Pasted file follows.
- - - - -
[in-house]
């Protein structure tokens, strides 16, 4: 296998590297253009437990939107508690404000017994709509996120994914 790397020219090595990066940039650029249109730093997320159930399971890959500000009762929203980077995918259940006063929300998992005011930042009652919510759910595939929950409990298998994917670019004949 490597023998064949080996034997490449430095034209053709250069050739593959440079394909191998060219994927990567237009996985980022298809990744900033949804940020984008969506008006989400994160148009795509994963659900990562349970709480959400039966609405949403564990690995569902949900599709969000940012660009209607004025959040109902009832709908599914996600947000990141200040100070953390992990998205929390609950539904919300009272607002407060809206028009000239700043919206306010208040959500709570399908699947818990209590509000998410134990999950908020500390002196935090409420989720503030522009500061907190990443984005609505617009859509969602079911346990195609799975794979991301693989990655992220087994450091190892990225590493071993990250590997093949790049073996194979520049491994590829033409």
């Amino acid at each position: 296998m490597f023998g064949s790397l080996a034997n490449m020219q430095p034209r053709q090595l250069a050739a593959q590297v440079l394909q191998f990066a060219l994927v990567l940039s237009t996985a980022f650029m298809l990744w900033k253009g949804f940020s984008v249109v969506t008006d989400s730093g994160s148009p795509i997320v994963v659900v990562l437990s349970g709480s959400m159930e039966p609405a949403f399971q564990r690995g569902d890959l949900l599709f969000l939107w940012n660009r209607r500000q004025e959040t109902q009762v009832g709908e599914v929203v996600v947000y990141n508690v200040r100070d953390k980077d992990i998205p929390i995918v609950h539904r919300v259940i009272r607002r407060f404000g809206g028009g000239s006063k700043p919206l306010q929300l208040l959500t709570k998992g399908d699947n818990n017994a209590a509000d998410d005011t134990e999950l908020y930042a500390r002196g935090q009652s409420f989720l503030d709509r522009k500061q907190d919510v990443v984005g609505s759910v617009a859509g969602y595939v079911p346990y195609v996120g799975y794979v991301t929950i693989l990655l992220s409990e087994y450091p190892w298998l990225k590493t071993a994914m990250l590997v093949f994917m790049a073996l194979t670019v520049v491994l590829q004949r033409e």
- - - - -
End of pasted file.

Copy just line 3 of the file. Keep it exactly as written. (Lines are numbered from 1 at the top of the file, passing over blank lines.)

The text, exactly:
């Amino acid at each position: 296998m490597f023998g064949s790397l080996a034997n490449m020219q430095p034209r053709q090595l250069a050739a593959q590297v440079l394909q191998f990066a060219l994927v990567l940039s237009t996985a980022f650029m298809l990744w900033k253009g949804f940020s984008v249109v969506t008006d989400s730093g994160s148009p795509i997320v994963v659900v990562l437990s349970g709480s959400m159930e039966p609405a949403f399971q564990r690995g569902d890959l949900l599709f969000l939107w940012n660009r209607r500000q004025e959040t109902q009762v009832g709908e599914v929203v996600v947000y990141n508690v200040r100070d953390k980077d992990i998205p929390i995918v609950h539904r919300v259940i009272r607002r407060f404000g809206g028009g000239s006063k700043p919206l306010q929300l208040l959500t709570k998992g399908d699947n818990n017994a209590a509000d998410d005011t134990e999950l908020y930042a500390r002196g935090q009652s409420f989720l503030d709509r522009k500061q907190d919510v990443v984005g609505s759910v617009a859509g969602y595939v079911p346990y195609v996120g799975y794979v991301t929950i693989l990655l992220s409990e087994y450091p190892w298998l990225k590493t071993a994914m990250l590997v093949f994917m790049a073996l194979t670019v520049v491994l590829q004949r033409e």